Entry Title: " Valley City - Qatar"
Category: Professional, Concept
Designer(s): MZ Architects

Entry Description:

The masterplan of the Valley City Qatar (VCQ) emerged from an in-depth understanding of the existing urban morphology and social structure of Qatari cities, responding to the growing demand for affordable small-size rental accommodation, while respecting architectural guidelines of traditional Qatari and Islamic cities.
Traditionally, Islamic cities were characterized by a chaotic urban morphology as a result of Islamic laws of succession. Properties were subject to successive subdivisions until minimum but functional parts were arrived at: the basic workable nucleus unit. Successive iterations of subdivision over the course of decades gave a fractal character to these cities. When taken over a long period of time span, this simple function produced at later stages a complex morphology.
The VCQ recaptures the simplicity of this original urban fabric by using Chaos Theory as foundation and mathematical tool, and working with a system that creates a series of urban fingers running parallel to each other and creating maximum interface between public and private spaces.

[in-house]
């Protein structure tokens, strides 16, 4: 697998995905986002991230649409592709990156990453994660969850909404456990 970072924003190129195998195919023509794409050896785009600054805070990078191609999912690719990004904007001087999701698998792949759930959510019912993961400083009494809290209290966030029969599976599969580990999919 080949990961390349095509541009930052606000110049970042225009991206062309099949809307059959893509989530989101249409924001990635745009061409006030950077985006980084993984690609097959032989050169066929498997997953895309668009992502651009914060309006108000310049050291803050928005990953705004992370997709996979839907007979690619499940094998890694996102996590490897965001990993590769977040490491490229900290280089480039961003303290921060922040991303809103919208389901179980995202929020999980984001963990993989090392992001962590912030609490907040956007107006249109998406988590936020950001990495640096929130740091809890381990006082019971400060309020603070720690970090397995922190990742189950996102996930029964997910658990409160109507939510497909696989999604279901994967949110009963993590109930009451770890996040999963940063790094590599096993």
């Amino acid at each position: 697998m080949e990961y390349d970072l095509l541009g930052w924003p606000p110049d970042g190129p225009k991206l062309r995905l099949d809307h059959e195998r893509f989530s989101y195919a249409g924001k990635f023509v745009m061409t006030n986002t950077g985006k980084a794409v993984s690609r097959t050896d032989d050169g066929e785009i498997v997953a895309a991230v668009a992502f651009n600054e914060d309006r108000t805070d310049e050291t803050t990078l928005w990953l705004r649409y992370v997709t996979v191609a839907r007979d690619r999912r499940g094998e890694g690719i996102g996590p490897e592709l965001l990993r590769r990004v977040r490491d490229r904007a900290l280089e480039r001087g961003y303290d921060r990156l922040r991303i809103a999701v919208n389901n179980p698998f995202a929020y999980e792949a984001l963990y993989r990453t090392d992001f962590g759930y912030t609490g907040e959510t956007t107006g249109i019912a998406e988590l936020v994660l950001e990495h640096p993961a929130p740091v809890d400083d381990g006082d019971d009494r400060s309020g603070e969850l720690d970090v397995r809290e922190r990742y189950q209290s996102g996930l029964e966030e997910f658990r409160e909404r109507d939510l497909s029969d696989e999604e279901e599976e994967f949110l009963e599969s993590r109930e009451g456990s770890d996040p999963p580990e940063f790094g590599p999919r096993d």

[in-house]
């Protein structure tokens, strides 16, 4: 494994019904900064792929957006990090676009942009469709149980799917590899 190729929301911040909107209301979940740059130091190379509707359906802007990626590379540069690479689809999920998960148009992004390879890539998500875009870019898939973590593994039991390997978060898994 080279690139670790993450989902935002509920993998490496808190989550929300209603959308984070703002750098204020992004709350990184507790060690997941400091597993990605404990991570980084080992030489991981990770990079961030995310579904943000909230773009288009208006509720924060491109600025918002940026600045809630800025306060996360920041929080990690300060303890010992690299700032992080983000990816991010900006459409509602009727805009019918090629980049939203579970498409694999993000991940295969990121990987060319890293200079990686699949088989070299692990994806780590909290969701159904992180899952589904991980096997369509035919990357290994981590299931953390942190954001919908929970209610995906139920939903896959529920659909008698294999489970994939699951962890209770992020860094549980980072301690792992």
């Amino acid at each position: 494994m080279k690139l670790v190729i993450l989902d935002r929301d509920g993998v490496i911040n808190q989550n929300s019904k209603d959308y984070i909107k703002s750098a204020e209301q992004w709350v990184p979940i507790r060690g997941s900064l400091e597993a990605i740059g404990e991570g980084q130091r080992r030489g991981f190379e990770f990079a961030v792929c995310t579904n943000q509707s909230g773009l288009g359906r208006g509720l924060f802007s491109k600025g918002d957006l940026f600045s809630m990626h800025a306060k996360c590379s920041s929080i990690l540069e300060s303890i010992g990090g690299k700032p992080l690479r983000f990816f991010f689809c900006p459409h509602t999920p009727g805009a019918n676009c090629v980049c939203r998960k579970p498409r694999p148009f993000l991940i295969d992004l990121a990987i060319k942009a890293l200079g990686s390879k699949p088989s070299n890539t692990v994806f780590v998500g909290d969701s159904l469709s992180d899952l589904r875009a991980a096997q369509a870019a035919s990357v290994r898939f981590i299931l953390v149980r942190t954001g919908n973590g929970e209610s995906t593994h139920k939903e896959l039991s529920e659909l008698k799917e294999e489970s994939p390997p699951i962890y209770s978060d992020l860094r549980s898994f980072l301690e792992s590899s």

The proposed urban grid is built perpendicular to the hot desert wind trajectory, allowing it to hit the city and initiate a circulating movement throughout the urban structure. The path generated by the wind turbulences leads to the development of a linear city with a catalytic green valley crossing it between residential fingers, creating a strong sense of place for the community and allowing for a healthy and climate friendly pedestrian realm.
Established with sustainable green standards, the masterplan maximizes the use of natural elements (wind, water, sun), and minimizes financial building costs, while offering the benefits of an energy-saving city throughout its design and building material: narrow roads providing shading; shaded and living roofs protecting buildings from direct sun; strategically oriented streets and public spaces; maximum usage of windows; heavy reliance on solar panels; xeriscapes and low water consumption landscapes, etc.

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